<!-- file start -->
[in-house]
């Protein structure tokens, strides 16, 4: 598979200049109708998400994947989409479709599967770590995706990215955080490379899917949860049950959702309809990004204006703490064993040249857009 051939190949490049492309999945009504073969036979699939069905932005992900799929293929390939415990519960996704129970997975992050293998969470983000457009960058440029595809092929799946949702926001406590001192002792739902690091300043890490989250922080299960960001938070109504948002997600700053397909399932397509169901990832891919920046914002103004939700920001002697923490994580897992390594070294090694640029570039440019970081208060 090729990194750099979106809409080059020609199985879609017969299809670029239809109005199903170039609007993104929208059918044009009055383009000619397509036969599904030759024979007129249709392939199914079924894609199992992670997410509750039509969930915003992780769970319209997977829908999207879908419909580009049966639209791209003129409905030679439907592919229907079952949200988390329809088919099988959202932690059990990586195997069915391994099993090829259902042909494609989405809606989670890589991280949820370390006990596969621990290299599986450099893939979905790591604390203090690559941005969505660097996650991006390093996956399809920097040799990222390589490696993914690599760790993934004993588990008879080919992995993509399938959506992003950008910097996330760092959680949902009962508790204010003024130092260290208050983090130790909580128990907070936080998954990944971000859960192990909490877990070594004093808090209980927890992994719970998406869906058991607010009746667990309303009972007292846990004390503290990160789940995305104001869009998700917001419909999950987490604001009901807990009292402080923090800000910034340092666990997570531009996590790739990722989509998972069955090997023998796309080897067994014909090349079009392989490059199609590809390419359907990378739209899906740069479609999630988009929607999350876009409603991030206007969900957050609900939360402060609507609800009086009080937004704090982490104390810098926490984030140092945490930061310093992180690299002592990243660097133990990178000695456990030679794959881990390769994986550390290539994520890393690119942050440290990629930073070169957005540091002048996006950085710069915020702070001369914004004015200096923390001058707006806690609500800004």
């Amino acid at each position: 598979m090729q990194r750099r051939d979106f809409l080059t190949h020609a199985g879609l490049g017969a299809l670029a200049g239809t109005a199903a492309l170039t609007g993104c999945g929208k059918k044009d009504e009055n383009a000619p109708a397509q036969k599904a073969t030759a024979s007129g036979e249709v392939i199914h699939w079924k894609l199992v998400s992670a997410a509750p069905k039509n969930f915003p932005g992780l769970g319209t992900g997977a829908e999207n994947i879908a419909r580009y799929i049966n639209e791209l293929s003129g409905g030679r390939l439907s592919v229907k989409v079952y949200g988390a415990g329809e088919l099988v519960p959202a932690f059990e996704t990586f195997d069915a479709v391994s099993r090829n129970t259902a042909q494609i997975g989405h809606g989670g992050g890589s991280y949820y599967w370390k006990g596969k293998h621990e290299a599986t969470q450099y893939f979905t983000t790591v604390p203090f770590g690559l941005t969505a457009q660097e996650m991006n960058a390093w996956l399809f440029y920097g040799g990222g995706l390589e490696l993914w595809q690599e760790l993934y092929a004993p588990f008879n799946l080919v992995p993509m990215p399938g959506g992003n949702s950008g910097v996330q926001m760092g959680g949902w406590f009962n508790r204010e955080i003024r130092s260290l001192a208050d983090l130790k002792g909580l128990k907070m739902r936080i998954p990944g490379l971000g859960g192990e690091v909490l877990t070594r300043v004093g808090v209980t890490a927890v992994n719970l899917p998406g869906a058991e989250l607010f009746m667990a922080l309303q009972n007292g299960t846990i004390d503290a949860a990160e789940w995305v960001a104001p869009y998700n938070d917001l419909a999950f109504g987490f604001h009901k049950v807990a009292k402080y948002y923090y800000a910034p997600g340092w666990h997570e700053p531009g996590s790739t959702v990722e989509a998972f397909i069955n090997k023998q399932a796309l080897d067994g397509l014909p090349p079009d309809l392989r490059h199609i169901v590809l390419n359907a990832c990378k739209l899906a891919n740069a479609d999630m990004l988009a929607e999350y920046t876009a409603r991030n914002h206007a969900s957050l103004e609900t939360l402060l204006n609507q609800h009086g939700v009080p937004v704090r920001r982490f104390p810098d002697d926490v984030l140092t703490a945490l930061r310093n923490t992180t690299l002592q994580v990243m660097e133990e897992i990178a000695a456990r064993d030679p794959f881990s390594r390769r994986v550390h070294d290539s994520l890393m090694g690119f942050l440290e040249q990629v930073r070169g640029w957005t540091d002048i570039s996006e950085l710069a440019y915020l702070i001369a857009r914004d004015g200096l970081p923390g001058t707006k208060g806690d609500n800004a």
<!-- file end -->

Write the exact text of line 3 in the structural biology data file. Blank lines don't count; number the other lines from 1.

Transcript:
């Amino acid at each position: 598979m090729q990194r750099r051939d979106f809409l080059t190949h020609a199985g879609l490049g017969a299809l670029a200049g239809t109005a199903a492309l170039t609007g993104c999945g929208k059918k044009d009504e009055n383009a000619p109708a397509q036969k599904a073969t030759a024979s007129g036979e249709v392939i199914h699939w079924k894609l199992v998400s992670a997410a509750p069905k039509n969930f915003p932005g992780l769970g319209t992900g997977a829908e999207n994947i879908a419909r580009y799929i049966n639209e791209l293929s003129g409905g030679r390939l439907s592919v229907k989409v079952y949200g988390a415990g329809e088919l099988v519960p959202a932690f059990e996704t990586f195997d069915a479709v391994s099993r090829n129970t259902a042909q494609i997975g989405h809606g989670g992050g890589s991280y949820y599967w370390k006990g596969k293998h621990e290299a599986t969470q450099y893939f979905t983000t790591v604390p203090f770590g690559l941005t969505a457009q660097e996650m991006n960058a390093w996956l399809f440029y920097g040799g990222g995706l390589e490696l993914w595809q690599e760790l993934y092929a004993p588990f008879n799946l080919v992995p993509m990215p399938g959506g992003n949702s950008g910097v996330q926001m760092g959680g949902w406590f009962n508790r204010e955080i003024r130092s260290l001192a208050d983090l130790k002792g909580l128990k907070m739902r936080i998954p990944g490379l971000g859960g192990e690091v909490l877990t070594r300043v004093g808090v209980t890490a927890v992994n719970l899917p998406g869906a058991e989250l607010f009746m667990a922080l309303q009972n007292g299960t846990i004390d503290a949860a990160e789940w995305v960001a104001p869009y998700n938070d917001l419909a999950f109504g987490f604001h009901k049950v807990a009292k402080y948002y923090y800000a910034p997600g340092w666990h997570e700053p531009g996590s790739t959702v990722e989509a998972f397909i069955n090997k023998q399932a796309l080897d067994g397509l014909p090349p079009d309809l392989r490059h199609i169901v590809l390419n359907a990832c990378k739209l899906a891919n740069a479609d999630m990004l988009a929607e999350y920046t876009a409603r991030n914002h206007a969900s957050l103004e609900t939360l402060l204006n609507q609800h009086g939700v009080p937004v704090r920001r982490f104390p810098d002697d926490v984030l140092t703490a945490l930061r310093n923490t992180t690299l002592q994580v990243m660097e133990e897992i990178a000695a456990r064993d030679p794959f881990s390594r390769r994986v550390h070294d290539s994520l890393m090694g690119f942050l440290e040249q990629v930073r070169g640029w957005t540091d002048i570039s996006e950085l710069a440019y915020l702070i001369a857009r914004d004015g200096l970081p923390g001058t707006k208060g806690d609500n800004a």